After much deliberation I decided that my memory of the bus from Cartagena to Medellin had subsided enough for me to get on another bus. To break up the trip we bussed from Bogota to a small town i the highlands called San Gil. It is the hub of ecotourism in Colombia and it the gateway to Chcaque national park. I zip lined and canyoned in Costa Rica so the only activity I was really interested in was rafting the class V rapids. Kate on the other hand wanted no part so after a short night of sleep we headed to the bus station again and the Caribbean coast town of Santa Marta. We caught the 5:30 bus from ???? to Bucaramanga so that we could catch the big bus to Santa Marta. Our driver for the first leg must have been late for an engagement because he drove the winding mountain roads like it was an indy car race. Kate actually dry heaved at one point. I think I am finally used to rough driving so it wasn't too bad for me. 17 hours after we started, we arrived in Santa Marta. It was high season Colombian travelers and the city was packed with funny hats, peddlers, and sketchy looking types. Even though we had had a rough few days of traveling, Kate and I decided to head on after only one night in Santa Marta. This trip was not quite as far though. It was a fifteen minute cab ride over the mountain to the sleepy beach town of Taganga. For me, Taganga was the diving hub of the area, for Kate it was a nearby beach, for both of us it was not Santa Marta We found a place (in the Lonely Planet Guide) called Hostel Techos Azules that seemed nice. If you ever go to Taganga you get there by going across the beach, over the rocks and up the hill its the one with the blue roofs hence the name. The hostel has a spectacular view overlooking the beach and town of Taganga. We got a great room with a nice balcony and steps away from the hammock laden open air cabanas. The caretaker, Johnathan, is a college student who is happy to speak at length in Spanish even if you can't understand what he is saying. The place is protected by Johnathan's three rottweilers, Blackie, Mama, and the puppy Blackie 2.
Once we got settled in to the hostel, Kate and I headed down to check out town and to find a place for me to finish my advanced diving certification. We went by one place offering a night dive for 70,000 pesos or $35 and I jumped at the chance to night dive again. I really enjoyed the dive, but the best part was one of my friends who I had met in Medellin (Colin the one from the US) was there to night dive as well. We spent the next couple of days hanging out with him and a Phd Engineer from Stanford named Laura.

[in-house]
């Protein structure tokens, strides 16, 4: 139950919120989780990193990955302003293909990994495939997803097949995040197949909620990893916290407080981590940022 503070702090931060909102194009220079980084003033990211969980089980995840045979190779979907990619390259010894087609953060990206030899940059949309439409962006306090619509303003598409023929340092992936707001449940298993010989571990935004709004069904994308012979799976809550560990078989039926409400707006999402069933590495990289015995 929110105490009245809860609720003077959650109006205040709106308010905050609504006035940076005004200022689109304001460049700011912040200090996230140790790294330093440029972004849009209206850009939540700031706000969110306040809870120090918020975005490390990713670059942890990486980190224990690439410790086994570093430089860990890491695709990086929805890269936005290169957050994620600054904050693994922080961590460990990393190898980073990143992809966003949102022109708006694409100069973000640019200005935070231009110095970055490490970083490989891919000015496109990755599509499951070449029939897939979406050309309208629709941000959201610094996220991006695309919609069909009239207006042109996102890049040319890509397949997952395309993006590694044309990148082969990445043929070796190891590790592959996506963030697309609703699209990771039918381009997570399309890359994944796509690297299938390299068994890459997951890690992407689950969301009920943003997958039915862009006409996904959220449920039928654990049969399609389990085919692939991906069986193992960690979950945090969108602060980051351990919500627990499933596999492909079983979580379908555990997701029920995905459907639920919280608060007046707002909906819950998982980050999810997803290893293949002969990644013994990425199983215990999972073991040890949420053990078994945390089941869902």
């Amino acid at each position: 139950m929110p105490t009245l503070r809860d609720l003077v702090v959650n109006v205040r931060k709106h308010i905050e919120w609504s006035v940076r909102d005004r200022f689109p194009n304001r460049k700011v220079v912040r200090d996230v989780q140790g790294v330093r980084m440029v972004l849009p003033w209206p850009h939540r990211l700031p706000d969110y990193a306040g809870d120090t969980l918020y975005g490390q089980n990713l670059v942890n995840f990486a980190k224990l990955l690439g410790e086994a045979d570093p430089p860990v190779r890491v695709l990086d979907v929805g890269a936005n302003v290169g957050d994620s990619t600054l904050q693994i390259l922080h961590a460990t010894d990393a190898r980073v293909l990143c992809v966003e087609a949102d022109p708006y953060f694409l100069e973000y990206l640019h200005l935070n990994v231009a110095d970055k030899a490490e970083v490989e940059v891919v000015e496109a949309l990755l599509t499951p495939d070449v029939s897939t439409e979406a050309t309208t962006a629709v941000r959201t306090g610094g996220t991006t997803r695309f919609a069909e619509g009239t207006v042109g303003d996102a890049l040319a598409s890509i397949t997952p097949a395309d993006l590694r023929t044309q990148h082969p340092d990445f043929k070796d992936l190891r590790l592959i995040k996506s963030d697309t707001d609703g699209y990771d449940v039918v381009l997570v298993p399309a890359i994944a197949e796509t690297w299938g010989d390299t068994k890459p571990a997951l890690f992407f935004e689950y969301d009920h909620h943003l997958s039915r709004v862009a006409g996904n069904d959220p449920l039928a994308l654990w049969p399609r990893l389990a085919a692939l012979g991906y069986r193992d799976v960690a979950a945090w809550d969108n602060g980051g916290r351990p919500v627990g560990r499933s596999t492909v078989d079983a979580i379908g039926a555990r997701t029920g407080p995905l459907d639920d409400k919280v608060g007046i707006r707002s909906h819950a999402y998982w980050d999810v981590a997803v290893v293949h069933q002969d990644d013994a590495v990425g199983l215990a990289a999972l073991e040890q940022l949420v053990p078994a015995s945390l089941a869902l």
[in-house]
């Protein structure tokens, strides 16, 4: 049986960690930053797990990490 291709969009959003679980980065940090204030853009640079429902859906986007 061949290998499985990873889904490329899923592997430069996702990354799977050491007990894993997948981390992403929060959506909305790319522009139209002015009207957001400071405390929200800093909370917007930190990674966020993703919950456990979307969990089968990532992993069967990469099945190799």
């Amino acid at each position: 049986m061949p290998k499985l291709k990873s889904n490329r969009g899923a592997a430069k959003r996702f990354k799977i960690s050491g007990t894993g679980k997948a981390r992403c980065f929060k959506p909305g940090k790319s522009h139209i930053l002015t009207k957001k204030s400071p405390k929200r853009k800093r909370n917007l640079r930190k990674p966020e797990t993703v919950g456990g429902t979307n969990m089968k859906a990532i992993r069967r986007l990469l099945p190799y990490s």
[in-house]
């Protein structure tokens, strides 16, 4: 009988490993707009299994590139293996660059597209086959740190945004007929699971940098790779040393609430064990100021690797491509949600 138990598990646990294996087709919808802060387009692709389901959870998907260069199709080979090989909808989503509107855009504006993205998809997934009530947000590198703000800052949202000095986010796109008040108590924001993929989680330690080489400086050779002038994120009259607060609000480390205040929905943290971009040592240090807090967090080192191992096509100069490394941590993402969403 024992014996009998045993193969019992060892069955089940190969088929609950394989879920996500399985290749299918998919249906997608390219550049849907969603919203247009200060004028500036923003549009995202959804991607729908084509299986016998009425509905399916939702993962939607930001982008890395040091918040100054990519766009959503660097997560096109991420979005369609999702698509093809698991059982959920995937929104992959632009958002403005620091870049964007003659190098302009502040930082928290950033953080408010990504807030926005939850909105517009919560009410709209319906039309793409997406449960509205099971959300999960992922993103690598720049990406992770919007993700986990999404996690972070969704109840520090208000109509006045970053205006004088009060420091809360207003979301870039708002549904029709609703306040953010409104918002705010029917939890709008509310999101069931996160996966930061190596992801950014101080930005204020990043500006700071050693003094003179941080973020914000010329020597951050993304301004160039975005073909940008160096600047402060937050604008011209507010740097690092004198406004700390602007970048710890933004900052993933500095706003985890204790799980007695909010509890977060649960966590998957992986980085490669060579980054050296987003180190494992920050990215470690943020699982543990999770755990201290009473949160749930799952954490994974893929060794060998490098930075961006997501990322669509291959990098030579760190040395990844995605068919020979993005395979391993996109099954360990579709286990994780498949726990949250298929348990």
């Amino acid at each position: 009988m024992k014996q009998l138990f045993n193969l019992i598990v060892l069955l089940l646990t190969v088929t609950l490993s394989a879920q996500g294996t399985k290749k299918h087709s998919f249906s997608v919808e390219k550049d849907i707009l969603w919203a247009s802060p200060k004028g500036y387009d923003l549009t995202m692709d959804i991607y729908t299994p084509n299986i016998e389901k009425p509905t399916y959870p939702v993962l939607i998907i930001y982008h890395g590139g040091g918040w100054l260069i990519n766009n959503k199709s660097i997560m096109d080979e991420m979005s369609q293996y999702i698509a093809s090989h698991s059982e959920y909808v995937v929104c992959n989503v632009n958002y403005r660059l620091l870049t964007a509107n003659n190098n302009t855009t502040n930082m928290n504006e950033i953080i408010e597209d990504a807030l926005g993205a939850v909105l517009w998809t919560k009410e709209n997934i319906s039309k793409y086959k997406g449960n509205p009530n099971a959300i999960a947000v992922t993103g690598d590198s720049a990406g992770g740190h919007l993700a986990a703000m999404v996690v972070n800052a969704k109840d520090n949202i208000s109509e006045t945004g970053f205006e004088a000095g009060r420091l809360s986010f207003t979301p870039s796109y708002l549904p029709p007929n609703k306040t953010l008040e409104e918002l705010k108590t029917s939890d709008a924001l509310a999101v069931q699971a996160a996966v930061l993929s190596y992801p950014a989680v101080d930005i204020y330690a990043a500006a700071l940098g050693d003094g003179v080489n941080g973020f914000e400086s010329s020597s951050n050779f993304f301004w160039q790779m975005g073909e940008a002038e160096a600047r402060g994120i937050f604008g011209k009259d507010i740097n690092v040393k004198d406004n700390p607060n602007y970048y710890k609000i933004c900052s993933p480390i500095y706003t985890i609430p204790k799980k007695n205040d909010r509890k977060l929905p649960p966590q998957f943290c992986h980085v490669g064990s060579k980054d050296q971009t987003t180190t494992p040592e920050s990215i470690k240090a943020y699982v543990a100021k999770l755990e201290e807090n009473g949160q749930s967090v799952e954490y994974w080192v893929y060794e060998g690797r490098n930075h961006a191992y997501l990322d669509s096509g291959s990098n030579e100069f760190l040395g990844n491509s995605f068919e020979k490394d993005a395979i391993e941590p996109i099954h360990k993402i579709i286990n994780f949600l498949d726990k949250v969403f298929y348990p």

While we were diving, Kate made another interesting discovery. All of the TV's in the hostel were tied in to the main satellite box in the lobby of the hotel. Kate was nice enough to mend a couple of my t-shirts that had holes in the armpits. While she was doing so she had the tv on for some background noise. 23 hours of the day the tv was set to international soccer. But from the hour between 6:30 and 7:30 became known to us as Porn Hour. We never actually figured out who it was, but someone tuned the TV to the porn channel during this time for the first few days. It was pretty funny. They would watch for a couple of minutes until someone walked into the lobby, then the channel would change back to soccer for a couple of minutes then back to porn. Our second night at the hotel, Kate woke me from my late afternoon nap to prove the validity of porn hour. It was great until some smartass Aussie stuck his head out the door and asked whoever was in charge of porn hour how to change the channel. Porn hour was over after that. Colin told us that he walked in and found a Norwegian guy watching the porn one day, the guy claimed that he didn't get this stuff on TV in his country, to which Colin commented “fair enough” and went on his way.